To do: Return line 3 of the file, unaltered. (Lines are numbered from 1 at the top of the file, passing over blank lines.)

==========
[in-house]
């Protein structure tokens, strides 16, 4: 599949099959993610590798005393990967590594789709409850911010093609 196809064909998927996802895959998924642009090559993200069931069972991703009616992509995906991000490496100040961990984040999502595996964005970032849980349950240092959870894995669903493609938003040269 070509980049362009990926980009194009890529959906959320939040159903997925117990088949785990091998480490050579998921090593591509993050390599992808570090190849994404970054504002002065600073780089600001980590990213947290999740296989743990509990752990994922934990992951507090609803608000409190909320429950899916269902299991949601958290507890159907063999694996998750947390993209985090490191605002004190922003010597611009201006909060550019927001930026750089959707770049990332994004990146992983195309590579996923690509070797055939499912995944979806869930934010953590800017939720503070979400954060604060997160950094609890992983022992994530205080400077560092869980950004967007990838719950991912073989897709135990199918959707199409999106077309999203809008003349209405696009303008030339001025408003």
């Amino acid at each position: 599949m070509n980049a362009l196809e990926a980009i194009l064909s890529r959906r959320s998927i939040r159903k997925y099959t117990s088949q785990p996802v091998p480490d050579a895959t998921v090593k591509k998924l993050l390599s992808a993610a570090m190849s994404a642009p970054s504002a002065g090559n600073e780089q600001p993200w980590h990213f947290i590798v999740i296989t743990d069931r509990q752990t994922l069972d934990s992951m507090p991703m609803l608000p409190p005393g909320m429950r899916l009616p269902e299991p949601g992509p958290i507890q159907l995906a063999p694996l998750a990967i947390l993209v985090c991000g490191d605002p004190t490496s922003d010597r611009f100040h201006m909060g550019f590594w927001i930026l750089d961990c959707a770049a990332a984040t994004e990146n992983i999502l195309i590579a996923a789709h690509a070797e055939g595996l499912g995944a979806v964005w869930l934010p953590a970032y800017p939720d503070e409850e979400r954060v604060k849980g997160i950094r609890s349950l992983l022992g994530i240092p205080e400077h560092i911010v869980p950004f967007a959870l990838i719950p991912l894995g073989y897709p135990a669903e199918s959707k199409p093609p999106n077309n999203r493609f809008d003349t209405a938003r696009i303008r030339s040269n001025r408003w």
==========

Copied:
């Amino acid at each position: 599949m070509n980049a362009l196809e990926a980009i194009l064909s890529r959906r959320s998927i939040r159903k997925y099959t117990s088949q785990p996802v091998p480490d050579a895959t998921v090593k591509k998924l993050l390599s992808a993610a570090m190849s994404a642009p970054s504002a002065g090559n600073e780089q600001p993200w980590h990213f947290i590798v999740i296989t743990d069931r509990q752990t994922l069972d934990s992951m507090p991703m609803l608000p409190p005393g909320m429950r899916l009616p269902e299991p949601g992509p958290i507890q159907l995906a063999p694996l998750a990967i947390l993209v985090c991000g490191d605002p004190t490496s922003d010597r611009f100040h201006m909060g550019f590594w927001i930026l750089d961990c959707a770049a990332a984040t994004e990146n992983i999502l195309i590579a996923a789709h690509a070797e055939g595996l499912g995944a979806v964005w869930l934010p953590a970032y800017p939720d503070e409850e979400r954060v604060k849980g997160i950094r609890s349950l992983l022992g994530i240092p205080e400077h560092i911010v869980p950004f967007a959870l990838i719950p991912l894995g073989y897709p135990a669903e199918s959707k199409p093609p999106n077309n999203r493609f809008d003349t209405a938003r696009i303008r030339s040269n001025r408003w």